Measles still a major threat in Europe

Most cases occur in unvaccinated people
  • Deborah Condon

The vast majority of measles cases reported in Europe in recent years were among people who were not vaccinated, a new study has revealed.

According to the findings, infants affected by the disease faced the highest risk of death.

The study was carried out by the European Centre for Disease Prevention and Control (ECDC) in Sweden. Researchers looked at all 37,365 cases of measles reported to the ECDC from January 1, 2013, to December 31, 2017.

They found that 81% of these cases occurred in patients who were not vaccinated against measles.

Measles is a highly contagious disease caused by a viral infection. It causes cold-like symptoms and a rash, but can also lead to more serious complications, such as breathing difficulties, pneumonia and acute encephalitis (inflammation of the brain).

The best way to protect yourself from measles is to get the MMR (measles, mumps and rubella) vaccine. In Ireland, this is given twice - at 12 months of age and again at four-to-five years - as part of the routine immunisation programme.

The study found that 33% of people who developed measles had to be hospitalised.

It also found that 81% of cases were over two years of age. Of the 19% who were under two, 9% were between one and two years, and 10% were younger than one year.

The researchers, who presented their findings at the 28th European Congress of Clinical Microbiology and Infectious Diseases in Madrid, said that the rate at which patients died from measles highlights the impact the disease can have on very young children. Overall, one in every 1,000 measles patients died, however the most fatalities were recorded in the youngest cases.

Those aged between one and two years were six times more likely to die from measles compared to those aged two or older. Those aged less than one year were seven times more likely to die.

As very young infants are not routinely vaccinated against measles, they are relying on herd immunity. This is a form of indirect protection from infectious disease that occurs when a large percentage of a population has become immune to an infection, such as through vaccination.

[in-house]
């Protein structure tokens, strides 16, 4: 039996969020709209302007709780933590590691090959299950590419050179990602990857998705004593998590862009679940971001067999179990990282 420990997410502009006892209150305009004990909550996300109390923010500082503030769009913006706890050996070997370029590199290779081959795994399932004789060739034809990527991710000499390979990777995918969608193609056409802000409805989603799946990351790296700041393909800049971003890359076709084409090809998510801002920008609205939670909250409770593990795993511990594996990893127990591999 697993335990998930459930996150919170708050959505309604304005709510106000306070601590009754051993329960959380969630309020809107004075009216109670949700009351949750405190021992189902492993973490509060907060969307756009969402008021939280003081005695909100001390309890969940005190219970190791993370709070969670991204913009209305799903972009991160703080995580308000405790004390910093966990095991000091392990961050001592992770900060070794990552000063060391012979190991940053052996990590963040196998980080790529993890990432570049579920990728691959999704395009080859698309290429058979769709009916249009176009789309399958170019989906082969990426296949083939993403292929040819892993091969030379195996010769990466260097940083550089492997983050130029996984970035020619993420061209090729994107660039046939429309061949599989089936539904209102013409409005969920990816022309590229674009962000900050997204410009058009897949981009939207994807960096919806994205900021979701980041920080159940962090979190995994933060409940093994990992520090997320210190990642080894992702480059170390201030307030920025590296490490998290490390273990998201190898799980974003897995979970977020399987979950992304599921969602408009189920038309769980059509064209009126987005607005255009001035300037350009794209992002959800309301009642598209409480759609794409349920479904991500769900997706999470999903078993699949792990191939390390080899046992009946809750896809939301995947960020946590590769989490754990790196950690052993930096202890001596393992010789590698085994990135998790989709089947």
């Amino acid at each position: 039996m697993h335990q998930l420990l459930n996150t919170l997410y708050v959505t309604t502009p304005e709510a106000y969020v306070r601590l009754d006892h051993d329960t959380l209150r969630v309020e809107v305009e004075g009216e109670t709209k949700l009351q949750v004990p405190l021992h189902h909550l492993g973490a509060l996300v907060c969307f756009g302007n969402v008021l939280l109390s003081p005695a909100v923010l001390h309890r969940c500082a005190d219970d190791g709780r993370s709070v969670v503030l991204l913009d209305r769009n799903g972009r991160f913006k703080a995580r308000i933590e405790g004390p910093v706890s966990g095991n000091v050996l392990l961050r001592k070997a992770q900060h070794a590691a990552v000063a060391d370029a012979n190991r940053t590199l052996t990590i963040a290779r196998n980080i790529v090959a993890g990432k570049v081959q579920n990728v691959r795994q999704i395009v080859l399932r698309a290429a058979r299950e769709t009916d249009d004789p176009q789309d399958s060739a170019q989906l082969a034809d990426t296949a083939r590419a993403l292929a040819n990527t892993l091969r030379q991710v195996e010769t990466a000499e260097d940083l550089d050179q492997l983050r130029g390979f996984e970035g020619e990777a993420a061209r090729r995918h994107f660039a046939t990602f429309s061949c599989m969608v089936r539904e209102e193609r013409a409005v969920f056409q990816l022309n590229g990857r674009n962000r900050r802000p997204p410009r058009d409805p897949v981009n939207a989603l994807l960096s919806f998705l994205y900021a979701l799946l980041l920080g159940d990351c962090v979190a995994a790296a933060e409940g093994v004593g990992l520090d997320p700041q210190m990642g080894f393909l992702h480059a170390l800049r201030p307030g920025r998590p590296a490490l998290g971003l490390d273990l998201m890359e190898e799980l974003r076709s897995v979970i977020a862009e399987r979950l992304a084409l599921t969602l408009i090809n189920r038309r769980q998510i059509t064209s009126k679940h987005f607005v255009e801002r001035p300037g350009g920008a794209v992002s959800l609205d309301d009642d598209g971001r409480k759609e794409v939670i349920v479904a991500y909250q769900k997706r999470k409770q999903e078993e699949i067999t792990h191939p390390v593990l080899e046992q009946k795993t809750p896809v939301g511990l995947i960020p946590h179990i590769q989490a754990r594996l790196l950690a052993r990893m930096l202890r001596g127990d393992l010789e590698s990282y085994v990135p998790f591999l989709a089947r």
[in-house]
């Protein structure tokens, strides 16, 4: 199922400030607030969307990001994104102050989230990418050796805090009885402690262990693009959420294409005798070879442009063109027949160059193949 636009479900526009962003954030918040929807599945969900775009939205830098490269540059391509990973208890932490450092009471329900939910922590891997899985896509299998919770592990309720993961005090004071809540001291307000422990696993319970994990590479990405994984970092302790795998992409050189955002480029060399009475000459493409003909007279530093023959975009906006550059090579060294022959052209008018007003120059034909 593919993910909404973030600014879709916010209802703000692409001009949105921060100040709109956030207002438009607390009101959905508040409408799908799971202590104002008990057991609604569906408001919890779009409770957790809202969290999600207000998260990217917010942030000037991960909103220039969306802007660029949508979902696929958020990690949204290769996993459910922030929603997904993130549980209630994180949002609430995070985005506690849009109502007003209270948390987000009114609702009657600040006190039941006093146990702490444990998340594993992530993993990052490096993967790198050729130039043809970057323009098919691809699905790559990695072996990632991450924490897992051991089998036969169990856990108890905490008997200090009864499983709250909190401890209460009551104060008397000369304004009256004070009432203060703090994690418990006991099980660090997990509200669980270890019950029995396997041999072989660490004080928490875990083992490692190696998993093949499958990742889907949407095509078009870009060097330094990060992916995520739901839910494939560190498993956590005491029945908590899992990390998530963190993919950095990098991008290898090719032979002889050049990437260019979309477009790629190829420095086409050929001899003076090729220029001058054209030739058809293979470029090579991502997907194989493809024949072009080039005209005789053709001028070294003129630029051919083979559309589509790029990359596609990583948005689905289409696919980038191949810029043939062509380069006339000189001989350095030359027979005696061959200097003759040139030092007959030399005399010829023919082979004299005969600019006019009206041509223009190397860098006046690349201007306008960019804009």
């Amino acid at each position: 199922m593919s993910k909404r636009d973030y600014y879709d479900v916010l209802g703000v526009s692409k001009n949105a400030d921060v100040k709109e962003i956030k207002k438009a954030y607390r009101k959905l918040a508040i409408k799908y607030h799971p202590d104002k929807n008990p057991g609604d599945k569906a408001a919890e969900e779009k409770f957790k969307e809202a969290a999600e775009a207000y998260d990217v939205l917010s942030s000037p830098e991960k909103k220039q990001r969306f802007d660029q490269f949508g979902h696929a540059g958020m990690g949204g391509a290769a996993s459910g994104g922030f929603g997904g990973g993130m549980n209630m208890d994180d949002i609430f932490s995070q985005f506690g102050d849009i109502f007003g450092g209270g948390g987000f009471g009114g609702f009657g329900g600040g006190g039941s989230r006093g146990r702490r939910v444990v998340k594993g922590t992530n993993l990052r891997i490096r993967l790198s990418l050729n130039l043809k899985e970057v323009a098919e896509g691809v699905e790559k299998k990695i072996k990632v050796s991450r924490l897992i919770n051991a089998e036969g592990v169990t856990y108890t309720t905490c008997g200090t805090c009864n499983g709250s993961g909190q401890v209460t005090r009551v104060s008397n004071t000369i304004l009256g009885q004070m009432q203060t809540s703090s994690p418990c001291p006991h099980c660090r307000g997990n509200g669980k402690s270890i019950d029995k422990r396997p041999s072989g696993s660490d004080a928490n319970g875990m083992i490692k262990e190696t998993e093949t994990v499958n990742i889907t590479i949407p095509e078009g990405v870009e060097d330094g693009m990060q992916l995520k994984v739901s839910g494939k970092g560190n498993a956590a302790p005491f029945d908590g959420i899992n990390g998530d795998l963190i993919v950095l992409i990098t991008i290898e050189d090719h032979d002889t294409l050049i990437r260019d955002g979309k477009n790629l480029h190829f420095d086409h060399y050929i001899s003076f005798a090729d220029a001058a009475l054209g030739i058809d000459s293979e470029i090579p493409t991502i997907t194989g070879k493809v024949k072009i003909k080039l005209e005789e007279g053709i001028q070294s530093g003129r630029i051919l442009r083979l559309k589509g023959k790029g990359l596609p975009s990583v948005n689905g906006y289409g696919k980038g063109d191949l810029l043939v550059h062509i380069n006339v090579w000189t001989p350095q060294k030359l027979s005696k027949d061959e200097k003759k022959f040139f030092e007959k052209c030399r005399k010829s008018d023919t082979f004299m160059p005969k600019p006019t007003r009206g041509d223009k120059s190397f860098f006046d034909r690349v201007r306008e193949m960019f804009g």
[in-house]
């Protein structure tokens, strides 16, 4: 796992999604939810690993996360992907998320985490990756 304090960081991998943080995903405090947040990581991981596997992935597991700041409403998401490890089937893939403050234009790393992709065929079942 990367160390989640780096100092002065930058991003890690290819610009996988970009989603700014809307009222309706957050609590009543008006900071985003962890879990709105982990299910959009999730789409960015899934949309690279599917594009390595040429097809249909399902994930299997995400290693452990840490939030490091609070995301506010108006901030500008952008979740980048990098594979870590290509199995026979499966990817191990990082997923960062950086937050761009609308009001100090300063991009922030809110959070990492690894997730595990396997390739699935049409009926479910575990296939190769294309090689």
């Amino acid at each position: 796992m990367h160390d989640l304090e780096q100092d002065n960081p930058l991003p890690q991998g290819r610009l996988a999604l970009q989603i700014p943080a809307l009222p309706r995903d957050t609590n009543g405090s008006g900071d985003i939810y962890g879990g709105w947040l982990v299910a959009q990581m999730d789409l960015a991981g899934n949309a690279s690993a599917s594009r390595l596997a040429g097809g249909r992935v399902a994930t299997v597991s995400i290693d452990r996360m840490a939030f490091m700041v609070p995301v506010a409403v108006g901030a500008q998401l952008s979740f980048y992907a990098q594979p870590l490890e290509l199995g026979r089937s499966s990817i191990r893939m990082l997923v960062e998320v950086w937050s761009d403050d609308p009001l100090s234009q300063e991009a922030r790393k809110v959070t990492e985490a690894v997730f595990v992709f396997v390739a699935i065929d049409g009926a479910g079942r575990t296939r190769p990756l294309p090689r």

The findings were released ahead of European Immunisation Week, which runs from April 23-29. As part of this event, the HSE is calling on people to check their vaccination status before travelling anywhere, 'as vaccine complacenly could cost lives in Ireland due to large measles outbreaks and related deaths in Europe'.

Many European countries are reporting outbreaks, including popular holiday destinations such as Greece, France and Italy. In fact, cases in France have almost tripled since March, while cases in Italy have more than doubled.

"In Ireland, we are experiencing our own outbreaks, with 65 cases reported so far this year. Measles is one of the most infectious diseases - one case can infect up to 18 people. It is spread by coughing and sneezing, and close contact with an infected individual. As we enter the summer season with people travelling on holidays, no person or country is beyond the reach of the measles virus," commented Dr Brenda Corcoran of the HSE.

She urged people to get vaccinated if they have not already done so.

"We must remember that vaccines are a simple, effective and safe way to save lives and prevent serious illness," she added.

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